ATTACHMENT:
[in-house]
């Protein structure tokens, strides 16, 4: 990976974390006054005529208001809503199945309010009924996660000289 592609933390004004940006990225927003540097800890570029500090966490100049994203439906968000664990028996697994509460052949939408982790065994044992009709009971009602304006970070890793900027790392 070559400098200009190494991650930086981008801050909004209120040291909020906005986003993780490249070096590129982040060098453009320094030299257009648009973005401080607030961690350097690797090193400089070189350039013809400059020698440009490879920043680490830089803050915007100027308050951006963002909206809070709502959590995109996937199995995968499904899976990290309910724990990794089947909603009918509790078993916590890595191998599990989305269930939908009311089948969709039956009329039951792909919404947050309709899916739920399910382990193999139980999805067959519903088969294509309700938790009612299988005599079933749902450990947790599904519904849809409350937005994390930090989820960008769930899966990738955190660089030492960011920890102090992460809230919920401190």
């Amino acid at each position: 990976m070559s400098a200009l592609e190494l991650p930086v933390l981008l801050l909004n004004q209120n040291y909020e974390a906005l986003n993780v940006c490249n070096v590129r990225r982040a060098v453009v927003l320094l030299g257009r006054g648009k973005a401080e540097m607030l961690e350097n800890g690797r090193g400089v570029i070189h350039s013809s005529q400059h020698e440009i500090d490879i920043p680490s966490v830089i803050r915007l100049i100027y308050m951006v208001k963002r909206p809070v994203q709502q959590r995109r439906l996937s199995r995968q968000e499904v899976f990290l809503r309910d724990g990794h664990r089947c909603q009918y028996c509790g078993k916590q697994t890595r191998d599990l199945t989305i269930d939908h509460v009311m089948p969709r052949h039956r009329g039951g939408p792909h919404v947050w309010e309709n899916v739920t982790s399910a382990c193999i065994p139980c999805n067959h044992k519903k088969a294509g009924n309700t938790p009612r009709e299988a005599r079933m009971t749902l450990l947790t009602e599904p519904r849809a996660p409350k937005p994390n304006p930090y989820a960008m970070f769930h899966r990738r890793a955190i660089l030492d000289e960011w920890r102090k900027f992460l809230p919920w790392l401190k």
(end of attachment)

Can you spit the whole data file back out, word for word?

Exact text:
[in-house]
């Protein structure tokens, strides 16, 4: 990976974390006054005529208001809503199945309010009924996660000289 592609933390004004940006990225927003540097800890570029500090966490100049994203439906968000664990028996697994509460052949939408982790065994044992009709009971009602304006970070890793900027790392 070559400098200009190494991650930086981008801050909004209120040291909020906005986003993780490249070096590129982040060098453009320094030299257009648009973005401080607030961690350097690797090193400089070189350039013809400059020698440009490879920043680490830089803050915007100027308050951006963002909206809070709502959590995109996937199995995968499904899976990290309910724990990794089947909603009918509790078993916590890595191998599990989305269930939908009311089948969709039956009329039951792909919404947050309709899916739920399910382990193999139980999805067959519903088969294509309700938790009612299988005599079933749902450990947790599904519904849809409350937005994390930090989820960008769930899966990738955190660089030492960011920890102090992460809230919920401190």
């Amino acid at each position: 990976m070559s400098a200009l592609e190494l991650p930086v933390l981008l801050l909004n004004q209120n040291y909020e974390a906005l986003n993780v940006c490249n070096v590129r990225r982040a060098v453009v927003l320094l030299g257009r006054g648009k973005a401080e540097m607030l961690e350097n800890g690797r090193g400089v570029i070189h350039s013809s005529q400059h020698e440009i500090d490879i920043p680490s966490v830089i803050r915007l100049i100027y308050m951006v208001k963002r909206p809070v994203q709502q959590r995109r439906l996937s199995r995968q968000e499904v899976f990290l809503r309910d724990g990794h664990r089947c909603q009918y028996c509790g078993k916590q697994t890595r191998d599990l199945t989305i269930d939908h509460v009311m089948p969709r052949h039956r009329g039951g939408p792909h919404v947050w309010e309709n899916v739920t982790s399910a382990c193999i065994p139980c999805n067959h044992k519903k088969a294509g009924n309700t938790p009612r009709e299988a005599r079933m009971t749902l450990l947790t009602e599904p519904r849809a996660p409350k937005p994390n304006p930090y989820a960008m970070f769930h899966r990738r890793a955190i660089l030492d000289e960011w920890r102090k900027f992460l809230p919920w790392l401190k």